Below are more gates and their abstractions. You should take note of the pattern, the "NOT" versions are on the right, and they all have a circle before their output line. Now, what you'll want to look up, if you want to see the transistors, is "transistor X gate" where "X" represents the gate you want to see. XOR has a few different versions, and the easiest to read version I saw was using 4 NAND gates. As you should see more than ever at that one is "abstraction is invaluable." Just remember that you loose details with abstractions, which means some versions of some gates might cost more than another due to inefficiency.



So, here come the dreaded truth tables.

AND Truth Table
01
000
101

OR Truth Table
01
001
111

eXclusive OR Truth Table
01
001
110


So what do all the 1s and 0s mean? Well, I guess you might live under a rock. The 1s represent "true" and the 0s represent "false." "AND" is only true if both statements surrounding "and" are true. For example, you'd only take an umbrella if it's raining and you like being dry. If you clean your room or you clean the garage, you may get ice cream (if you do both, you still get ice cream). XOR is "exclusive or," which makes it the same as OR, except that if both statements are true, the end result is false. For example, this vendor does not have twist, so you can have vanilla xor you can have chocolate: You cannot have both, as twist is not available, but you can also choose to have neither as well, so you better pick between chocolate or vanilla if you want to eat ice cream.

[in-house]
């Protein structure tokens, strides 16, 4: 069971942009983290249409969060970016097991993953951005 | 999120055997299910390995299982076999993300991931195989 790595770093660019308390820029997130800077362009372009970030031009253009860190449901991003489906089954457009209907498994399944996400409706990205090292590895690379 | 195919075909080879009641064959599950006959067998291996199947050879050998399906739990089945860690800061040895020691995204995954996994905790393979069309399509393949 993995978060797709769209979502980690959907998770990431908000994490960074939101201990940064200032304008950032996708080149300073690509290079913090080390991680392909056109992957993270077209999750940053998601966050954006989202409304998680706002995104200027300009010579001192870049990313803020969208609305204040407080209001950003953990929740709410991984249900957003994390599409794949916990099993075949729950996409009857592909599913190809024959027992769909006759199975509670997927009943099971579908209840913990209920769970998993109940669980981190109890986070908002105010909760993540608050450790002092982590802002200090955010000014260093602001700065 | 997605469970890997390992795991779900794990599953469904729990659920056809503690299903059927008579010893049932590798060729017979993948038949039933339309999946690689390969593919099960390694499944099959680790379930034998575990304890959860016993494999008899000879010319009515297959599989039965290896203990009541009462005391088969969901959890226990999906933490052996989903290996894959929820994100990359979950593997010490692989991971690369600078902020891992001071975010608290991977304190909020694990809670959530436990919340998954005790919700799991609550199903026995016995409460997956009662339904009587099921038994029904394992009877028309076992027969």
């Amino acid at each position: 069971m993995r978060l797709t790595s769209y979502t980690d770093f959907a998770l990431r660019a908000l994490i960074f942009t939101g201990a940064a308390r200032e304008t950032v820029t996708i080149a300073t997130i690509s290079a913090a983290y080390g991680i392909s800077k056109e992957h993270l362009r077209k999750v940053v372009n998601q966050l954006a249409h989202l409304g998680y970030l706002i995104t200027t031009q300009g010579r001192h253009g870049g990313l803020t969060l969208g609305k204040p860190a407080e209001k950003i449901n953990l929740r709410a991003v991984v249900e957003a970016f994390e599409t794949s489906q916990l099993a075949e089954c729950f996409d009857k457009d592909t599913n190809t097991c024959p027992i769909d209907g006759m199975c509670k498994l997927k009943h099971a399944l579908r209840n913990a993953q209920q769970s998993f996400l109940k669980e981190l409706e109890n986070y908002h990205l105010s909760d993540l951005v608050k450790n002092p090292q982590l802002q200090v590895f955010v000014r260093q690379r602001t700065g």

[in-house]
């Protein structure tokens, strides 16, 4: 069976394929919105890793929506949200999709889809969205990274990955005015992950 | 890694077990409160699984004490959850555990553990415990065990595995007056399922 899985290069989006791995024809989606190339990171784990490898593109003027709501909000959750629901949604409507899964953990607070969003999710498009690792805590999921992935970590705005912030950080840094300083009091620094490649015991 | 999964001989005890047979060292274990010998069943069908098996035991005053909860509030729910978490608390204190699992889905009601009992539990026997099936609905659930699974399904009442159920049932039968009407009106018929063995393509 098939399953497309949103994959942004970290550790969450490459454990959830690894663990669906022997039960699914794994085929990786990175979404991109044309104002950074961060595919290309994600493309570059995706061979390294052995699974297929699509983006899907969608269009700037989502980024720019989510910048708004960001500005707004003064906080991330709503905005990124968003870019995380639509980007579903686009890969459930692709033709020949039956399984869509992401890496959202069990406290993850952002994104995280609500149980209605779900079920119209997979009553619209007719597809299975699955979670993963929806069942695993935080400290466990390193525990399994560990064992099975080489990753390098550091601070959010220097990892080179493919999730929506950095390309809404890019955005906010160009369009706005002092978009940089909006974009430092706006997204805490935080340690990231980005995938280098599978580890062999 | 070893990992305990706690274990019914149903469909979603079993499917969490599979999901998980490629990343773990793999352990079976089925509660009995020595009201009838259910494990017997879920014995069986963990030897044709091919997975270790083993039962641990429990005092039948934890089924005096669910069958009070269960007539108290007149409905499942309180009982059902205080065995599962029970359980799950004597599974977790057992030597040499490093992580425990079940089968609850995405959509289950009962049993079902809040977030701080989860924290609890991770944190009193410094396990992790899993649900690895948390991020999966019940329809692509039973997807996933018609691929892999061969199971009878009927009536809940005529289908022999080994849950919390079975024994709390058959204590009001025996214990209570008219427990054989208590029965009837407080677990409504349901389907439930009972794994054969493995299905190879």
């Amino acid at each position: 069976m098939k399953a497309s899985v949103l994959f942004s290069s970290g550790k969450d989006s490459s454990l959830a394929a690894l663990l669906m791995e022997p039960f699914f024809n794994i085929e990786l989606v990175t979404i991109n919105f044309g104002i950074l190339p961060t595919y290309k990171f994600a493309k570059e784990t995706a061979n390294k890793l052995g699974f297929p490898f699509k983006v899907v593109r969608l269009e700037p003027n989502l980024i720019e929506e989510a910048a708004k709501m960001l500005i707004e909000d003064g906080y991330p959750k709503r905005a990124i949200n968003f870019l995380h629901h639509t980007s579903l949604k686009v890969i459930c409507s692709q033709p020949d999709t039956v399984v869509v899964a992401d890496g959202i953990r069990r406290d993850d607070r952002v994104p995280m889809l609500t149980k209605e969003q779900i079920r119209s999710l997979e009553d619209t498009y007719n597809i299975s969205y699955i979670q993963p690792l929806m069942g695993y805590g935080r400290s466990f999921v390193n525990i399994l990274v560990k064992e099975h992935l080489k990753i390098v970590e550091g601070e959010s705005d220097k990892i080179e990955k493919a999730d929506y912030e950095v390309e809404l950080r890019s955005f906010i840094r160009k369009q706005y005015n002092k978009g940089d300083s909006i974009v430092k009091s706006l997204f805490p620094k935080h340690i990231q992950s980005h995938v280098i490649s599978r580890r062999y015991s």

Now, to demonstrate the NAND to ensure you get the "not" operations, if you took a bath nand you brushed your teeth, you stink.

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